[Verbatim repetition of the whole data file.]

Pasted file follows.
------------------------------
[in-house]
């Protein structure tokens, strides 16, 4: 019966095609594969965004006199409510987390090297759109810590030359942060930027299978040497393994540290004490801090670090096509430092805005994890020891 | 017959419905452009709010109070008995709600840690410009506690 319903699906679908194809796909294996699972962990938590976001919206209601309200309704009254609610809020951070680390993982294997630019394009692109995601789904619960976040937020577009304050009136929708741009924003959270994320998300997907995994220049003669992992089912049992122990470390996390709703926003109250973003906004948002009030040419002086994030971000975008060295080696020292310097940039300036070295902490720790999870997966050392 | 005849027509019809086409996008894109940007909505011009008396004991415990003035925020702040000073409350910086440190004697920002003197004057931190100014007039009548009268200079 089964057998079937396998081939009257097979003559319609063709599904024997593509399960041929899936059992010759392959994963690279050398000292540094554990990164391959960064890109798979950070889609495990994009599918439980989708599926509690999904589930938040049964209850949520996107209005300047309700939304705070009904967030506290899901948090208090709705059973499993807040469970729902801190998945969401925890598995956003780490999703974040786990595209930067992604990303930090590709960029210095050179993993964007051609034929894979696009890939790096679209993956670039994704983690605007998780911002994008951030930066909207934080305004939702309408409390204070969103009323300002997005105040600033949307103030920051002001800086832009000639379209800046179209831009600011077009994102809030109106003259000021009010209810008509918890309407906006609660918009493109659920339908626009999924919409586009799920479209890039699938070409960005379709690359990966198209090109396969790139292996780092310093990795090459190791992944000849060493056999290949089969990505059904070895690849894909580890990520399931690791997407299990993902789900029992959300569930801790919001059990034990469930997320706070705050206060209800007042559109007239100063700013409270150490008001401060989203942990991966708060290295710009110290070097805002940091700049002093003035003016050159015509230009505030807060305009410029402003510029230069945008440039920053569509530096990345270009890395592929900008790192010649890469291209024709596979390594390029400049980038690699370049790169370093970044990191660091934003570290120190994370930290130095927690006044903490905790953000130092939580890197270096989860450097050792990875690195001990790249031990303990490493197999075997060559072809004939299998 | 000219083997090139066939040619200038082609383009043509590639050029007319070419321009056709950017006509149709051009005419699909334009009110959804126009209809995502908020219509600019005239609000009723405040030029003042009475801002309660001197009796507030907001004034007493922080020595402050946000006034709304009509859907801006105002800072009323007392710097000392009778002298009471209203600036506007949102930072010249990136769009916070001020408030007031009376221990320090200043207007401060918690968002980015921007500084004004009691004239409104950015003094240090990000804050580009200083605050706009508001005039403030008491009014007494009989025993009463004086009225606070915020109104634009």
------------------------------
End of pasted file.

[in-house]
């Protein structure tokens, strides 16, 4: 019966095609594969965004006199409510987390090297759109810590030359942060930027299978040497393994540290004490801090670090096509430092805005994890020891 | 017959419905452009709010109070008995709600840690410009506690 319903699906679908194809796909294996699972962990938590976001919206209601309200309704009254609610809020951070680390993982294997630019394009692109995601789904619960976040937020577009304050009136929708741009924003959270994320998300997907995994220049003669992992089912049992122990470390996390709703926003109250973003906004948002009030040419002086994030971000975008060295080696020292310097940039300036070295902490720790999870997966050392 | 005849027509019809086409996008894109940007909505011009008396004991415990003035925020702040000073409350910086440190004697920002003197004057931190100014007039009548009268200079 089964057998079937396998081939009257097979003559319609063709599904024997593509399960041929899936059992010759392959994963690279050398000292540094554990990164391959960064890109798979950070889609495990994009599918439980989708599926509690999904589930938040049964209850949520996107209005300047309700939304705070009904967030506290899901948090208090709705059973499993807040469970729902801190998945969401925890598995956003780490999703974040786990595209930067992604990303930090590709960029210095050179993993964007051609034929894979696009890939790096679209993956670039994704983690605007998780911002994008951030930066909207934080305004939702309408409390204070969103009323300002997005105040600033949307103030920051002001800086832009000639379209800046179209831009600011077009994102809030109106003259000021009010209810008509918890309407906006609660918009493109659920339908626009999924919409586009799920479209890039699938070409960005379709690359990966198209090109396969790139292996780092310093990795090459190791992944000849060493056999290949089969990505059904070895690849894909580890990520399931690791997407299990993902789900029992959300569930801790919001059990034990469930997320706070705050206060209800007042559109007239100063700013409270150490008001401060989203942990991966708060290295710009110290070097805002940091700049002093003035003016050159015509230009505030807060305009410029402003510029230069945008440039920053569509530096990345270009890395592929900008790192010649890469291209024709596979390594390029400049980038690699370049790169370093970044990191660091934003570290120190994370930290130095927690006044903490905790953000130092939580890197270096989860450097050792990875690195001990790249031990303990490493197999075997060559072809004939299998 | 000219083997090139066939040619200038082609383009043509590639050029007319070419321009056709950017006509149709051009005419699909334009009110959804126009209809995502908020219509600019005239609000009723405040030029003042009475801002309660001197009796507030907001004034007493922080020595402050946000006034709304009509859907801006105002800072009323007392710097000392009778002298009471209203600036506007949102930072010249990136769009916070001020408030007031009376221990320090200043207007401060918690968002980015921007500084004004009691004239409104950015003094240090990000804050580009200083605050706009508001005039403030008491009014007494009989025993009463004086009225606070915020109104634009």